By Kimberley Mok, TreeHugger
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Environmental art doesn't necessarily have to be restricted to a pile of rocks stacked together by Andy Goldsworthy -- it can also take the form of wearable, fashionable, and socially engaged garments too.
Made with fruits, weeds, flowers, and leaves, 'Weedrobes' is the delightful series of meticulously detailed, perishable gowns, coats, and suits by Canadian environmental artist Nicole Dextras. Striking a careful balance between style and commentary, the message behind Weedrobes is aimed squarely at the not-always-so-sustainable practices of the fashion industry, while also redefining the perceived immortality of haute couture.
Dextras' garments begin life as plants harvested from a variety of places, ranging from areas affected by invasive species to specimens from Dextras' own garden.
After constructing her pieces, Dextras photographs each Weedrobe with a model, and they are sent out to "engage the public" by interacting with passerby. Afterwards, each garment is left to be 'reclaimed' and to decompose naturally.
Dextras' extensive array of natural materials is a veritable gardener's delight, including yucca leaves, wild red rose, camellia, willow, hydrangeas, crab apples, kale, rose hips, laurels, and thorns to pierce components together. She sometimes uses invasive species like Japanese knotweed to call into question our attitudes toward certain species.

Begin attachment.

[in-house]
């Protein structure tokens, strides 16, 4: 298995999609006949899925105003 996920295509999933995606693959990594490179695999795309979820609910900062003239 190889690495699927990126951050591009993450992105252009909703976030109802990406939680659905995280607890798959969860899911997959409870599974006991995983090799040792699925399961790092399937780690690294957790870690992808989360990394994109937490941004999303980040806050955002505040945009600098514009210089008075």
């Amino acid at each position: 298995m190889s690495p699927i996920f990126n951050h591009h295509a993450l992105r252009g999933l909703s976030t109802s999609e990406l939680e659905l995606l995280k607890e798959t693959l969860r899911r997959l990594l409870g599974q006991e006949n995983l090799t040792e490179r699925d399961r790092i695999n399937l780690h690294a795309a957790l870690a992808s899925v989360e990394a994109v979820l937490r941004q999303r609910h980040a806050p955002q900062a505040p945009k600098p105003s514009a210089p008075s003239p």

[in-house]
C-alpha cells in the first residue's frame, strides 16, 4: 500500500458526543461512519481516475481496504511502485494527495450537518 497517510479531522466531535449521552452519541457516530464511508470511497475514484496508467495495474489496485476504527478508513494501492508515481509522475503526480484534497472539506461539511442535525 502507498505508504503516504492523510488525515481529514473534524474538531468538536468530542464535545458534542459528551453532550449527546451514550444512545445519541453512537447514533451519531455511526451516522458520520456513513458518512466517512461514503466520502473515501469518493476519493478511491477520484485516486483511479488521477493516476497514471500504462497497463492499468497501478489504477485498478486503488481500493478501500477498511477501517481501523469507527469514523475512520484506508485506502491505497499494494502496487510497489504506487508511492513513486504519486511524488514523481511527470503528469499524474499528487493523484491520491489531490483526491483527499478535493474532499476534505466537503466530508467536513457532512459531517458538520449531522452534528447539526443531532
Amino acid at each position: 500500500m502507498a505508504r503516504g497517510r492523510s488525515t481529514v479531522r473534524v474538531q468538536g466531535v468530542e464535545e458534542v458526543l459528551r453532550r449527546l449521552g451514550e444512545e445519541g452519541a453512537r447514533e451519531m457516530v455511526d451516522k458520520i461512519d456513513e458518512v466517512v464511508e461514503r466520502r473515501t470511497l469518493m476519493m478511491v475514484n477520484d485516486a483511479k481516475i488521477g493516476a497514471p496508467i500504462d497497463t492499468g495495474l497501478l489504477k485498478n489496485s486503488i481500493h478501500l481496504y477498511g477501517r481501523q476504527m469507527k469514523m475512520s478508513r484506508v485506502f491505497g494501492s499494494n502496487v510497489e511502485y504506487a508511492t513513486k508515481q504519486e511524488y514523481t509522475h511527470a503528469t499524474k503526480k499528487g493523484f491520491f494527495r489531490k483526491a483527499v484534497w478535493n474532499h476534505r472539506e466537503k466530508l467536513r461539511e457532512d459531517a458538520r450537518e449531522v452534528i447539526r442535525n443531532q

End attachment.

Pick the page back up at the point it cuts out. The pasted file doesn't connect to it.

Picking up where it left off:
Though it may seem to be a little too fun to be serious, Weedrobes is not just some off-the-cuff project. Dextras' view on fashion is from the inside, with a deep personal history with fashion beginning from her childhood memories of her mother's clothing store and Dextras' own employment in non-union sweatshop, where she witnessed firsthand the poor working conditions and the chemicals used in the process.
Ultimately, the point of these ephemeral robes is to get people to see past the glamorous exterior and at the larger life cycles behind the fashion industry. According to Dextras:The Weedrobes philosophy is based on being a free thinker, creating one's own sense of style while also raising awareness about the impact of industry on our eco-system. Our most effective tool for change is for consumers to demand more equitable products. It may be impractical to wear clothing made with leaves, but our future depends on the creation of garments made from sustainable resources.
More Environmental Art:
- Captivating Portraits of Clothing Made From Trash
- 8 Amazing Environmental Artworks (Slideshow)
- Salvation Army Donations Transformed Into Runway-Worthy Fashion in Argentina (Slideshow)
- 10 Celebrities Wearing Hot (and Weird) Green Fashion on the Red Carpet
- Street Art to Land Art and Beyond: The Top Five Environmental Artists